Ticketmaster Summer in Stages

The Meeting

Jeff Stetson
Crying in the Wilderness Productions
Warehouse Theatre, Croydon
(2009)

Publicity image

Very briefly following a press conference when the Senate was debating the Civil Rights Bill in March 1964, Malcolm X met Martin Luther King, just for long enough for them to be photographed together.

Stetson's play imagines another meeting. He places it a year later on Valentine's Day in the tense time when Malcolm X was facing death threats, just after the burning of his home by arsonists and less than a week before his assassination. Malcolm X has invited King responding to a secret meeting in the Harlem hotel where he is staying. Malcolm's bodyguard is doubtful that he'll come and when he does is eager to double check that he carries no weapons.

It is not just the meeting that is not strictly historical. In a reference to King's "I've been to the mountaintop" speech, delivered only the day before his assassination on the balcony of a Memphis hotel in 1968, Malcolm calls King out onto the balcony of the hotel in Harlem where the meeting theoretically takes place, to share his vision.

Moments like this obviously have added impact for those who know the facts of these men's lives but this is a play about ideas, that presents the opposing views of these two great Black leaders, one seeing an advance to freedom through revolutionary active struggle, using violence if necessary, the other dedicated to non-violent means and peaceful demonstration.

Malcolm X is played by Jeffery Kissoon who is much older than the real man, killed before his fortieth birthday, but he is an actor who could play the telephone directory with power and passion and delivers a performance of fire and feeling. It has a strength that at first makes George Eggay's Martin Luther King seem light-weight but this is the private pastor not the charismatic preacher and, as they come into contention, he brings a similar passion to his playing.

This is not a play that analyses and argues political strategies in detail. It presents these men's ideas in broad terms, drawing sometimes from their public speeches for some of their point making and offering a series of arm-wresting bouts as an analogy for their ideological confrontation.

While the arguments for passive and active action in trying to defend liberties or bring political change are still with us, this play is more a celebration of both men's contributions. While King argues that non-violent demonstrations have brought some legislative change, he acknowledges the contribution of those who threatened revolutionary action and Malcolm suggests that without that threat, concessions would not have been made.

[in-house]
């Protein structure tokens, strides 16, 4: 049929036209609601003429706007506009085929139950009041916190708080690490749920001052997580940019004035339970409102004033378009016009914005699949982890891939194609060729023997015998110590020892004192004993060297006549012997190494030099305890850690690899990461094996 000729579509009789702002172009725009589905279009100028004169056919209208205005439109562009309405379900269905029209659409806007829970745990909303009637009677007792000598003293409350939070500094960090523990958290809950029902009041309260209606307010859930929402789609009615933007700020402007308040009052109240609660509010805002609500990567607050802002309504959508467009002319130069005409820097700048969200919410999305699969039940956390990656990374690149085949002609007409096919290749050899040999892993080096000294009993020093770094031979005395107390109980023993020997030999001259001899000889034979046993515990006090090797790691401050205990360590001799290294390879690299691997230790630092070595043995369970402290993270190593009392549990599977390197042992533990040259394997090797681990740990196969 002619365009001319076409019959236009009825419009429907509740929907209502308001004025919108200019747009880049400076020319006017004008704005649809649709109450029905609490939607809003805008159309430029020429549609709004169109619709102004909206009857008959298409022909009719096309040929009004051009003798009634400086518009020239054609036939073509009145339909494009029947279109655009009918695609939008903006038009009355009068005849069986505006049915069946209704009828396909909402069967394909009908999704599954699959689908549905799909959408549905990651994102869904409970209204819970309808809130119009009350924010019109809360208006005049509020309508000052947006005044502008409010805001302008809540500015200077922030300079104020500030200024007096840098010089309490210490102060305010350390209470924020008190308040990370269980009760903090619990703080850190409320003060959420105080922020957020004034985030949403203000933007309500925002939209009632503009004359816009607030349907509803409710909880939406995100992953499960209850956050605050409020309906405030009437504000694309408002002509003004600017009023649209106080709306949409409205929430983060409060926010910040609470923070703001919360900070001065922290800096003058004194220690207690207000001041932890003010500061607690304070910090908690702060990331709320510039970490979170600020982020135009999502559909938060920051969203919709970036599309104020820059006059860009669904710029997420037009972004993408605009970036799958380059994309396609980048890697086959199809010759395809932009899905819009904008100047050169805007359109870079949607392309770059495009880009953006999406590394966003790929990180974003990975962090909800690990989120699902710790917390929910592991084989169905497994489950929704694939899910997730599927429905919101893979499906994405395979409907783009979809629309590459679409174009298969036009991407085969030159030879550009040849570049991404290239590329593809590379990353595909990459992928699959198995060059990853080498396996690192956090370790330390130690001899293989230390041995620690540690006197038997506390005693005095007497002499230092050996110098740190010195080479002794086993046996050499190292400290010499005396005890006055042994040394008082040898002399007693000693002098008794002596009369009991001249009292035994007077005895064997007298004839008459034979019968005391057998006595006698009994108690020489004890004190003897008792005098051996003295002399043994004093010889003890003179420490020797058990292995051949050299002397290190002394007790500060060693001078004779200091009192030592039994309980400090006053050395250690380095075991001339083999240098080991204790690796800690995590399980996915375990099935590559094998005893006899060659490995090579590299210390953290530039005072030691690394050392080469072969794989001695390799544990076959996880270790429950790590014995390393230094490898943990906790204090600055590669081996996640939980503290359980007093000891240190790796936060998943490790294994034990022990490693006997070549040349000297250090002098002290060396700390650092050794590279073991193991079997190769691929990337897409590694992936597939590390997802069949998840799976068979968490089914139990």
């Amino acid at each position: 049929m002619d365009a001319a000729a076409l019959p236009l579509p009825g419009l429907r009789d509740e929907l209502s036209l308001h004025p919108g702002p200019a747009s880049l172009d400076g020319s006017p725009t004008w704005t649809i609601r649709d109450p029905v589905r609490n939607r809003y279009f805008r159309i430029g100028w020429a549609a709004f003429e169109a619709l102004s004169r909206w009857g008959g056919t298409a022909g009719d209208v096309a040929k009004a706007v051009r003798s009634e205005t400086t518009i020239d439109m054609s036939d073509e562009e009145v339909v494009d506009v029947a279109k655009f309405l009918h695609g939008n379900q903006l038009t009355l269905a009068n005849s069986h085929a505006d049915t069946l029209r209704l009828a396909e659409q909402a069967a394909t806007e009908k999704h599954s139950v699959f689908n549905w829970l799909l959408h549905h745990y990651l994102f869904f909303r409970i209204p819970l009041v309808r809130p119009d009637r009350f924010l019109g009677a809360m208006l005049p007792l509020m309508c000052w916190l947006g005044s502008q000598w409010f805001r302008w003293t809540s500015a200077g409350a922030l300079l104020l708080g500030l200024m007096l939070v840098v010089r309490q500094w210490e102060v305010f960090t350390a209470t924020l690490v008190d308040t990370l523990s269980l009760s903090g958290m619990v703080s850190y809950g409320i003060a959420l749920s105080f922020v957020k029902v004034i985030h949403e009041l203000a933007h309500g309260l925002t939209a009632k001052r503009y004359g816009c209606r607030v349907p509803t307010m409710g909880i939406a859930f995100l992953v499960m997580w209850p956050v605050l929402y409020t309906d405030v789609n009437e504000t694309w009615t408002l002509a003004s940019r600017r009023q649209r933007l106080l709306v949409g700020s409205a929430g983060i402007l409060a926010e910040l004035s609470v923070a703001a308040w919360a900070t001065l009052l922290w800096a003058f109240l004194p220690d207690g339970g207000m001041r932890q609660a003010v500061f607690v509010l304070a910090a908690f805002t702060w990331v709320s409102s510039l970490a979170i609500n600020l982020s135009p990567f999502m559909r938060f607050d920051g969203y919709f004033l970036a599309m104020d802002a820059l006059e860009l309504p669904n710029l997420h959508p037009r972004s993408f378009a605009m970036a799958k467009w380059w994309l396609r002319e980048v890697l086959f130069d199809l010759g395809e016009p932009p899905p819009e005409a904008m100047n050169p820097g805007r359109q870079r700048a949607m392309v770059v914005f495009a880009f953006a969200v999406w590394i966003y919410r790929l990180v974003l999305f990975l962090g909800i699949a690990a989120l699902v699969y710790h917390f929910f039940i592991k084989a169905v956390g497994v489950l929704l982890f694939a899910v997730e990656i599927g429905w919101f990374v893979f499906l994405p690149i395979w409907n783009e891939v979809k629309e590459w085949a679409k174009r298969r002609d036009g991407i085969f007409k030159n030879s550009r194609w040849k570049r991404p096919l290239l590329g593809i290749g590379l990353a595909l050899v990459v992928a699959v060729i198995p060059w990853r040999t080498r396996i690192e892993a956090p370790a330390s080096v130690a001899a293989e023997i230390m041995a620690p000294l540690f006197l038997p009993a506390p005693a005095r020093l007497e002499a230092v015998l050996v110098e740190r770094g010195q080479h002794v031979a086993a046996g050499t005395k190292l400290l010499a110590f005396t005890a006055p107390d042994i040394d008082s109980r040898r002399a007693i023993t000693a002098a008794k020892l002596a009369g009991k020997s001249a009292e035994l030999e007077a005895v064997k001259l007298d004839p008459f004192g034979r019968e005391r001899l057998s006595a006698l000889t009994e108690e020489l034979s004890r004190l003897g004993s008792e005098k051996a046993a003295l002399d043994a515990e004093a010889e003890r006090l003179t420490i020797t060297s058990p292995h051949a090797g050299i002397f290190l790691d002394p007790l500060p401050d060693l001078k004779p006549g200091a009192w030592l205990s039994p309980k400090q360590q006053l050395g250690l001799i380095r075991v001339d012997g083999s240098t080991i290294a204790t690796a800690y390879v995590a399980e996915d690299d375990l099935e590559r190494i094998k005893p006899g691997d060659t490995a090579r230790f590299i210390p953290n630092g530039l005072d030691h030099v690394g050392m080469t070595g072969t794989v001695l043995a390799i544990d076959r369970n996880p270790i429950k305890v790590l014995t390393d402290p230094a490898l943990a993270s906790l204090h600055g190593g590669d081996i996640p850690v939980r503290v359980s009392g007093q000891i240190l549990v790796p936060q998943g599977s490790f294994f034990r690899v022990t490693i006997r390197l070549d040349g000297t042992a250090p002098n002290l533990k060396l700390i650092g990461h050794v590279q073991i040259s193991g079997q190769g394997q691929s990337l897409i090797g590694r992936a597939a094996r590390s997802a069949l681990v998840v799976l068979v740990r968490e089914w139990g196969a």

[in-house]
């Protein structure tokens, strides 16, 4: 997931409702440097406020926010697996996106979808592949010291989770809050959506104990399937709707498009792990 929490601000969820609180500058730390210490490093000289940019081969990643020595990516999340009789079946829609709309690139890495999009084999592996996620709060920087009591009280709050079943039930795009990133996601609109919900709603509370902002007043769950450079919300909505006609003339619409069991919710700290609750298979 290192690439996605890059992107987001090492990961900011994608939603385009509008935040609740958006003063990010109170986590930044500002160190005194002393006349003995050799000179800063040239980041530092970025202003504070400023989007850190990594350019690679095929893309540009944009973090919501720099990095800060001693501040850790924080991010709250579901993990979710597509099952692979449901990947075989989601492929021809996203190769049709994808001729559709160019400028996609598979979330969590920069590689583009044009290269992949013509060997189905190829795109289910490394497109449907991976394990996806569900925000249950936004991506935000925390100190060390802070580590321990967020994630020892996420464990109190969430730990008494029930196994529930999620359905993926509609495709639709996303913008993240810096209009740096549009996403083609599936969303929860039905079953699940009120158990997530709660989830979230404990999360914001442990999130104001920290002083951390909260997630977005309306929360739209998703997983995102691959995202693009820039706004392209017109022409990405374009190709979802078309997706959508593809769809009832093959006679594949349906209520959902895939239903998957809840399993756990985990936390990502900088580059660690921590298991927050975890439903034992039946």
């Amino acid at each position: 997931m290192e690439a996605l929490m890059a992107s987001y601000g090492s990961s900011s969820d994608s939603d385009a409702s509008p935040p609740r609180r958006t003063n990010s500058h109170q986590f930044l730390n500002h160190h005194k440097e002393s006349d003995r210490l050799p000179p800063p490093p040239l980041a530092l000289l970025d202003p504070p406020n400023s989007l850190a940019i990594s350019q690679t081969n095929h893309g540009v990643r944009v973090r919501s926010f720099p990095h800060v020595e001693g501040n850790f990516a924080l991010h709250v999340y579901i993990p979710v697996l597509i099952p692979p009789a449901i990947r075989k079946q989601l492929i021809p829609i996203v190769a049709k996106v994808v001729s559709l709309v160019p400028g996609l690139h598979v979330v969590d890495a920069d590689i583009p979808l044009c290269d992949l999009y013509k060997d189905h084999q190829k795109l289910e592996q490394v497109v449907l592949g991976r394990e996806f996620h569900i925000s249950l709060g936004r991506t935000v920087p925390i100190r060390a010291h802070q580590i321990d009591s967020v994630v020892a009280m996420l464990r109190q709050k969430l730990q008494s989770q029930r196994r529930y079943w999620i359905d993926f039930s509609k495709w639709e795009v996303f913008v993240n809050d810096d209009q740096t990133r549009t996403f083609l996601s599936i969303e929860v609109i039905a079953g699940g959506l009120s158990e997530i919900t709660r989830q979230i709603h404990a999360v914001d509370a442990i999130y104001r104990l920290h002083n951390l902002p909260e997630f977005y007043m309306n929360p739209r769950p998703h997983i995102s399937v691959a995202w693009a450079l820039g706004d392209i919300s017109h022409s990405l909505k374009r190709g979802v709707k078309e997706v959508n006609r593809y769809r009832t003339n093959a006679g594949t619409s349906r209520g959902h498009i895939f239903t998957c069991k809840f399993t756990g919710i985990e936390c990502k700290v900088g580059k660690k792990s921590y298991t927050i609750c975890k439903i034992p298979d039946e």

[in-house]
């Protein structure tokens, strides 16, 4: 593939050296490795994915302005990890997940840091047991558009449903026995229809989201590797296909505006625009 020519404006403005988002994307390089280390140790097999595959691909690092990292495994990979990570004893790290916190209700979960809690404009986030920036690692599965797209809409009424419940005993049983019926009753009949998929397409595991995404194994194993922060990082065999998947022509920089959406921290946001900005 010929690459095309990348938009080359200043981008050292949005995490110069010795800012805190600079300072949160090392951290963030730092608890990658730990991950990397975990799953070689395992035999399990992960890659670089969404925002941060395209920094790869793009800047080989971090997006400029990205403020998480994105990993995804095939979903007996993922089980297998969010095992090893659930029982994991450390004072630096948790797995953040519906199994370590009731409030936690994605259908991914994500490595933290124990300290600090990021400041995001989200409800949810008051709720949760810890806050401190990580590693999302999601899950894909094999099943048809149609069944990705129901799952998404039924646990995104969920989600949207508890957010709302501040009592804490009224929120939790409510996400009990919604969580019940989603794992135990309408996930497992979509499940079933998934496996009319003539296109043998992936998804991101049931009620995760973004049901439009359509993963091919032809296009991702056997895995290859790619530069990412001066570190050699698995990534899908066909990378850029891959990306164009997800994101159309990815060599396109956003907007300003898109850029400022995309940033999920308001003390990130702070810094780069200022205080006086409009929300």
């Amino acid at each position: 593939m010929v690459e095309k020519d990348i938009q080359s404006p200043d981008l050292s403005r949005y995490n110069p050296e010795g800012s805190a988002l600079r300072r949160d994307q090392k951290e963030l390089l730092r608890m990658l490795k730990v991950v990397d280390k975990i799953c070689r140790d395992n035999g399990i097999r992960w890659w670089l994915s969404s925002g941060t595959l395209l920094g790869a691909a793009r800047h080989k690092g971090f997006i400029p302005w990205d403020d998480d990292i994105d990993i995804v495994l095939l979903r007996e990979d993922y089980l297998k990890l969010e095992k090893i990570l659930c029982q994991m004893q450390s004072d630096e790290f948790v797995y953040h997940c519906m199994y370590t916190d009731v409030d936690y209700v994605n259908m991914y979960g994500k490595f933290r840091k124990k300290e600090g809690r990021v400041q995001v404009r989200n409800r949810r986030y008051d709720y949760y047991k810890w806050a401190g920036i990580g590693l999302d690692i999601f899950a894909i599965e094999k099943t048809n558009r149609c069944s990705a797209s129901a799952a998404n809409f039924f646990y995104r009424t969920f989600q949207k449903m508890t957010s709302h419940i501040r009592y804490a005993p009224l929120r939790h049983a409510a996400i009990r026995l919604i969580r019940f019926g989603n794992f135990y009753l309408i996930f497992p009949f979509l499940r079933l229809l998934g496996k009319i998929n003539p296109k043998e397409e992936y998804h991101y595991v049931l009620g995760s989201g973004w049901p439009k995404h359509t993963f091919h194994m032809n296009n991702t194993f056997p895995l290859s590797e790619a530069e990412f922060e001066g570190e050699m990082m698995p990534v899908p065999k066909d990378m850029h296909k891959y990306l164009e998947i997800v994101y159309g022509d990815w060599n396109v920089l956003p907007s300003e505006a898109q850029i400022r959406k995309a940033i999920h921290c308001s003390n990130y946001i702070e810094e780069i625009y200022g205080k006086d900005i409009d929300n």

A discussion over a game of chess between Malcolm X and his bodyguard Rashad, whose commitment to and concern for his leader comes clearly through Anthony Taylor's performance, provides an excellent image for social responsibility. While Rashad, the better player in this hierarchic game of strategy, berates his boss for not risking his pawns, Malcolm speaks of solidarity and that we are all pawns. A doll, a present from King's daughter to Malcolm's daughter, seems to stand for a hopeful future in a development that risks becoming sentimental, something that the fine playing of this company avoids.

Paul Anthony Morris's production, presented on a set by Victoria Johnstone that is covered in newsprint to remind us of the importance of the media in promoting these men's ideas and establishing them as enduring icons, is not afraid to give these actors their head, making up in emotion what is perhaps missing in ideological detail with actors who suggest the charisma of the real people. Its effect is to emphasize the common ground between the protagonists rather than explore their differences.

Though Malcolm X argued for Black Nationalism and spoke in an Oxford Union debate in favour of extremism after he parted from the Nation of Islam and began to make wider contacts abroad and in the U.S.A. perhaps the pair would have drawn closer together had he survived. One can only conjecture on what difference that might have made.

In Black History Month this production is a timely reminder of the contribution both made. I also found it moving and effective theatre.

At Warehouse Theatre, Croydon, until 1st November 2009.

All performances are followed by bonus events which include jazz and blues, spoken word or "Mary Seacole" by Karline Grace, or discussion with director cast and crew. Details on the theatre website www.warehousetheatre.co.uk

Reviewer: Howard Loxton